Before leaving his disciples, Jesus had encouraged them to ‘wait’ in Jerusalem (Acts 1.4), but this was no empty space. We can imagine them meditating on what they remembered of Jesus, in the light of their Scriptures (Luke 24.44-49). The inevitable uncertainty of those days was resolved by what they experienced at Pentecost.
Originally a harvest festival, Pentecost came to celebrate God’s covenant with Israel and the giving of the Law. There are echoes of this in Luke’s references to ‘wind’ and ‘fire’ (cf. Exodus 19.16-20). The contemporary Jewish writer Philo (c.25BC–AD50) believed that the children of Israel heard God speaking intelligibly in the fire at Sinai. But Luke sees these traditions with fresh eyes. His language suggests that the disciples had a shared visionary experience, for which their prayer since Jesus’ departure had been preparing them (Acts 1.14). There are enough signatures of God in this scene to indicate a heavenly rather than earthly source for what Luke pictures.
Outside on the street, Jewish pilgrims hear and understand what the disciples are saying (so this is not the tongues of 1 Corinthians 12–14). What does this mean (v.12)? Cynics in the crowd see only drunkenness. Others are less sure what to make of it. Luke’s opening (literally, ‘When the day of Pentecost had been fulfilled’) suggests that this is the fulfilment of John the Baptist’s words and Jesus’ promise to the disciples (Luke 3.16; Acts 1.5,8). Peter’s speech goes back further, to the prophet Joel. Eight hundred years previously, Joel had announced an outpouring of God’s Spirit to restore Israel’s fortunes
(Joel 2.28ff.). Luke alters Joel’s words slightly: ‘afterwards’ in Joel 2.28 becomes ‘in the last days’ (v.17). Israel’s hopes for a bright, new future have arrived on a Jerusalem street at Pentecost, just weeks after the dark days of Passover. And, most surprising of all, Peter’s speech goes on to connect the two.
The accounts of the coming of the Spirit in John 20 and Acts 2 are sufficiently different to ward off attempts to harmonise them. But what they have in common – the Spirit as the gift of the crucified and exalted Jesus – is surely enough to inspire confidence that they speak of the same Spirit as the fulfilment of hope for a new creation.
New Testament: Romans 8.14-17
Just as Paul makes the closest possible association between ‘God our Father’ and the ‘Lord Jesus Christ’ at the start of this letter (and elsewhere), so he links prayer to God as ‘Abba, Father’ with the leading of the Spirit. This is evidence of solidarity with Christ in his sufferings, and a sharing in the inheritance that will culminate in the redemption of all creation, under the rule of Christ (Romans 8.18-25; Philippians 2.9-11). Paul’s prayer has what we might now call a ‘trinitarian’ shape, because he cannot imagine praying outside the nexus of Father, Son and Spirit. Spirit-led prayer is evidence of the world it hopes for.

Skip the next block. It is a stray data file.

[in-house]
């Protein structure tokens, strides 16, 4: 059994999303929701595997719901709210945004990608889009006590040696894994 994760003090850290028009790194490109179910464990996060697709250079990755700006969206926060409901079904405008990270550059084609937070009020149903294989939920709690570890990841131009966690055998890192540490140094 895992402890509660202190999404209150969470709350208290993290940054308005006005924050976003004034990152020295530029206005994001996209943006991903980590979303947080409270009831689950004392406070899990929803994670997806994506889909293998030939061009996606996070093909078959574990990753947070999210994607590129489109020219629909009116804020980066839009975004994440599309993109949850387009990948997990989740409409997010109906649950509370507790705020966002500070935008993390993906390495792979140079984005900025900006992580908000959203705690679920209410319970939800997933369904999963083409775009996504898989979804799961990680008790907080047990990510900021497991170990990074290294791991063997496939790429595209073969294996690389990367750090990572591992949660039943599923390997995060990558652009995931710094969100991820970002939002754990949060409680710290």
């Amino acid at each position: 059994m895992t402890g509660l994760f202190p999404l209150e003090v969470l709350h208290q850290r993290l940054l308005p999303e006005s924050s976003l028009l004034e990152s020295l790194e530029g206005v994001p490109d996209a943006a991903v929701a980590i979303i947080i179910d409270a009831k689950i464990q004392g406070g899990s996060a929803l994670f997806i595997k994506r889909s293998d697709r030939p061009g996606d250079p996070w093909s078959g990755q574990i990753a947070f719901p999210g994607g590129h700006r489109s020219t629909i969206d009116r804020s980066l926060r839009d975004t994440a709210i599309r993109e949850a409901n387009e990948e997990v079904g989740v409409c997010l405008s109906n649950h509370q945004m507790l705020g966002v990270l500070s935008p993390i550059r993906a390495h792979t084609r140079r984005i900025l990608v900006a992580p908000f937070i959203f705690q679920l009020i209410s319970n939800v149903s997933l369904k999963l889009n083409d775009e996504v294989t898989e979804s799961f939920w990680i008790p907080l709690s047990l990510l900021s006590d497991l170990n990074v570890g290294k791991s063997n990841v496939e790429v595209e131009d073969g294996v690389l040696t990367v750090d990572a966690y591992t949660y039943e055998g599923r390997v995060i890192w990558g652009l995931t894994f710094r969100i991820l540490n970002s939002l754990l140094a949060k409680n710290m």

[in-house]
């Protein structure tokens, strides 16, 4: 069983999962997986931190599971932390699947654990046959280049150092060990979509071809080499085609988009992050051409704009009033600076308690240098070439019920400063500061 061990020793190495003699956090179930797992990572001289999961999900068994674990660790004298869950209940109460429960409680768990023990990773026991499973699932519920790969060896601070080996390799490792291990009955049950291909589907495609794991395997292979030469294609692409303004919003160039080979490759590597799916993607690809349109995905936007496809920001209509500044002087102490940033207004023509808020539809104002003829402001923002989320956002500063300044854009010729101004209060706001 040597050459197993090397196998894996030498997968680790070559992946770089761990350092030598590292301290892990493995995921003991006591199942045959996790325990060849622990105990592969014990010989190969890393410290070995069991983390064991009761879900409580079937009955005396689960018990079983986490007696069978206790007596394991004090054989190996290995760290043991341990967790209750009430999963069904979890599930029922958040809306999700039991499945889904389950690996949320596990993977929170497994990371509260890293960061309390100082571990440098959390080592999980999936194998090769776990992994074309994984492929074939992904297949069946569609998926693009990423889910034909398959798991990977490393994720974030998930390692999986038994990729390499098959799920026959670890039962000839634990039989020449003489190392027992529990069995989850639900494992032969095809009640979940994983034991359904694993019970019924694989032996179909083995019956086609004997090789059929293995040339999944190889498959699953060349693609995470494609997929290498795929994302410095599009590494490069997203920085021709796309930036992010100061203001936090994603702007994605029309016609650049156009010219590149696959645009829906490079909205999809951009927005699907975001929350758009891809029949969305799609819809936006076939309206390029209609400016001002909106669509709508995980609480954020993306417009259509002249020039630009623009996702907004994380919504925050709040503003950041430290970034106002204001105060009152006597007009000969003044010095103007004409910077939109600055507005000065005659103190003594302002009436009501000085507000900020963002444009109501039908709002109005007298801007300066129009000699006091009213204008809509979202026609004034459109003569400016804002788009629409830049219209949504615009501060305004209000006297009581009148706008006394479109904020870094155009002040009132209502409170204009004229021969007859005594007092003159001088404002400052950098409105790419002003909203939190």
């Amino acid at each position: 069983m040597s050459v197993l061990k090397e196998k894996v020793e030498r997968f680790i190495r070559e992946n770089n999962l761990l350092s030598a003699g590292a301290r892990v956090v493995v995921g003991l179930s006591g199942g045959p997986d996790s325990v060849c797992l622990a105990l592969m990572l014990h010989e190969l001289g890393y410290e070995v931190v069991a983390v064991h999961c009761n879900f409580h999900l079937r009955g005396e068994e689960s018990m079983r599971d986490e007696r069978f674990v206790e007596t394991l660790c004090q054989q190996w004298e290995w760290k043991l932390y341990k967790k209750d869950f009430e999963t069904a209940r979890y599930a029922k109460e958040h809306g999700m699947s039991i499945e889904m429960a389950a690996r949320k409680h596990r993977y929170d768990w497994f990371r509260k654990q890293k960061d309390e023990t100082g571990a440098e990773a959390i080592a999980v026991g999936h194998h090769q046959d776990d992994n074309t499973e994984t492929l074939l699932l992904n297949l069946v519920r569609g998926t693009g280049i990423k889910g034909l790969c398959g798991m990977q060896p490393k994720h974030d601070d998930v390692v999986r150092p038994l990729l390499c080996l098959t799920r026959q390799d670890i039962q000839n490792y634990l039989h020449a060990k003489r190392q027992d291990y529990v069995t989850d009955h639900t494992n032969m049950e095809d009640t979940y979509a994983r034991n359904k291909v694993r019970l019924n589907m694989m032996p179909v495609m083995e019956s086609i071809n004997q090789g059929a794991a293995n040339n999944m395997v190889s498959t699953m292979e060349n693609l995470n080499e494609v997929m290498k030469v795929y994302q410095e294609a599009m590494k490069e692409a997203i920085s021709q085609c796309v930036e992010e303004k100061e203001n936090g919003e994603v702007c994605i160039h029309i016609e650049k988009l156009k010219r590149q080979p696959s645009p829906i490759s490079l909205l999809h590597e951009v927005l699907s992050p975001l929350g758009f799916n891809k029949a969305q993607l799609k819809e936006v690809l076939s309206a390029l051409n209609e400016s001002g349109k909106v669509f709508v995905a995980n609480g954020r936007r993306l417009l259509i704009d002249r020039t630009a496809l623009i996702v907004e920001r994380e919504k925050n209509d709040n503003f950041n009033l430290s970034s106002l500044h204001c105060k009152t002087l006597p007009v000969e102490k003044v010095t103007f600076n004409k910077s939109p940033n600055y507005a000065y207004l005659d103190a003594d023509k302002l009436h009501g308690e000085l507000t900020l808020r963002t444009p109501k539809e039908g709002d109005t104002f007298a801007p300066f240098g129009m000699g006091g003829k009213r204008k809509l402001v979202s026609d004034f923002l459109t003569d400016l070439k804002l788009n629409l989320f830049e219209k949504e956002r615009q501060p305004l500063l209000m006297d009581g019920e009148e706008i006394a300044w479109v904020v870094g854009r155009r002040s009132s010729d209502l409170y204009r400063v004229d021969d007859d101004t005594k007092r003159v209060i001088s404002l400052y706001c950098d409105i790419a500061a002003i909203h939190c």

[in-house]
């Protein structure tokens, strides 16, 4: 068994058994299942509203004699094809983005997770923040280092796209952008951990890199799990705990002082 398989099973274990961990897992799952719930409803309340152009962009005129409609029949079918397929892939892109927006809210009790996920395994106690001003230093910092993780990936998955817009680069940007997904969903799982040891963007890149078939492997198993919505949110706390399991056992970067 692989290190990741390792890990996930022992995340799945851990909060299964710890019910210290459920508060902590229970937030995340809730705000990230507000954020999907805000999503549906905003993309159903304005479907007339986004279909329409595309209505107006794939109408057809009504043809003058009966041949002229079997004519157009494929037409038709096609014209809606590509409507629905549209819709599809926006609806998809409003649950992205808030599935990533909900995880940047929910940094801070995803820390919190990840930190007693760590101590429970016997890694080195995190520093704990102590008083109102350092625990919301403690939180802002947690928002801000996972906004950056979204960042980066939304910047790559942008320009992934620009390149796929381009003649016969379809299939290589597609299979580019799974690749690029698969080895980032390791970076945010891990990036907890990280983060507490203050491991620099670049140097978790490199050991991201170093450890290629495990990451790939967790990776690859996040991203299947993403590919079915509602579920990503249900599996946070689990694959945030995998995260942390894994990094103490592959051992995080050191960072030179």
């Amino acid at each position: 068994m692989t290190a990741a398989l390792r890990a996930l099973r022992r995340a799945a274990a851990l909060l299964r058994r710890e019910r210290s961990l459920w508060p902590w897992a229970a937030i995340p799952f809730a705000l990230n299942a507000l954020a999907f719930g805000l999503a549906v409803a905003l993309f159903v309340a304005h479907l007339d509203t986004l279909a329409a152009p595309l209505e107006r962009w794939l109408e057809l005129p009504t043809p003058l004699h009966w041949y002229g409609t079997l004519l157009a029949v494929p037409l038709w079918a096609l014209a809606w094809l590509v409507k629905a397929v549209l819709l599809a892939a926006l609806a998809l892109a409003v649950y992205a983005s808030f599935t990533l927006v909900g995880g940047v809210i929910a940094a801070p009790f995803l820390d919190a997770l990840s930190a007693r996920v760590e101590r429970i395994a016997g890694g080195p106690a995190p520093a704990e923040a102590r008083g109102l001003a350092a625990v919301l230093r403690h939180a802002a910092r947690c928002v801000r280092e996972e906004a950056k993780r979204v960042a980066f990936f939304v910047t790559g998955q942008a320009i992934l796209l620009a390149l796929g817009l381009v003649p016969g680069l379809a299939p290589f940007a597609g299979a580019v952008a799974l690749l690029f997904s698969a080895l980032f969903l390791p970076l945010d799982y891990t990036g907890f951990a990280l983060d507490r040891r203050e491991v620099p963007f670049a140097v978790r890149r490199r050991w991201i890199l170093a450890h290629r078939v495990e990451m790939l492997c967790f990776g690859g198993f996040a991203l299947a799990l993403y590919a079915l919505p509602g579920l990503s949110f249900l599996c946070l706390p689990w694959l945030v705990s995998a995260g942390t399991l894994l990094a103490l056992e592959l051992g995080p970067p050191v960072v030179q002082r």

Gospel John 14.8-17,(25-27)
Philip last appeared in the Gospel in 12.20-26, when he acted as a spokesperson for some Greek-speaking Jews who ‘want to see Jesus’. Now it is Philip who wants to see: ‘Show us the Father’ is his response to Jesus’ enigmatic words, ‘No one comes to the Father except through me’ (14.6).
Jesus speaks of seeing the Father in him, echoing earlier statements in the Gospel (5.18; 10.30). This seeing is less about eyesight than insight, the very stuff of relationship. Philip is called to trust that what he hears and sees in Jesus is nothing less than the expression of the Father who dwells in him. As ‘another Advocate’, ‘with you and…in you’ (v.17), the Spirit speaks and acts with God’s authority through the community whose faith is expressed in prayer and love, and in works even greater than those of Jesus, in number if not by nature. This suggests that to see the common life of Jesus’ friends, animated as it is by the breath of resurrection (20.22), is to see the Father–Son relationship extended into ordinary human life. Their vocation is not simply to follow, but (however imperfectly) to reveal.
The links between the readings
The coming of the Holy Spirit fulfils God’s ancient promise to renew all creation. In Romans 8 and John 14, this starts with the Spirit drawing us into Jesus’ relationship with God as Father. In Acts 2 and John 14, the Spirit renews relationships among people and with the wider world.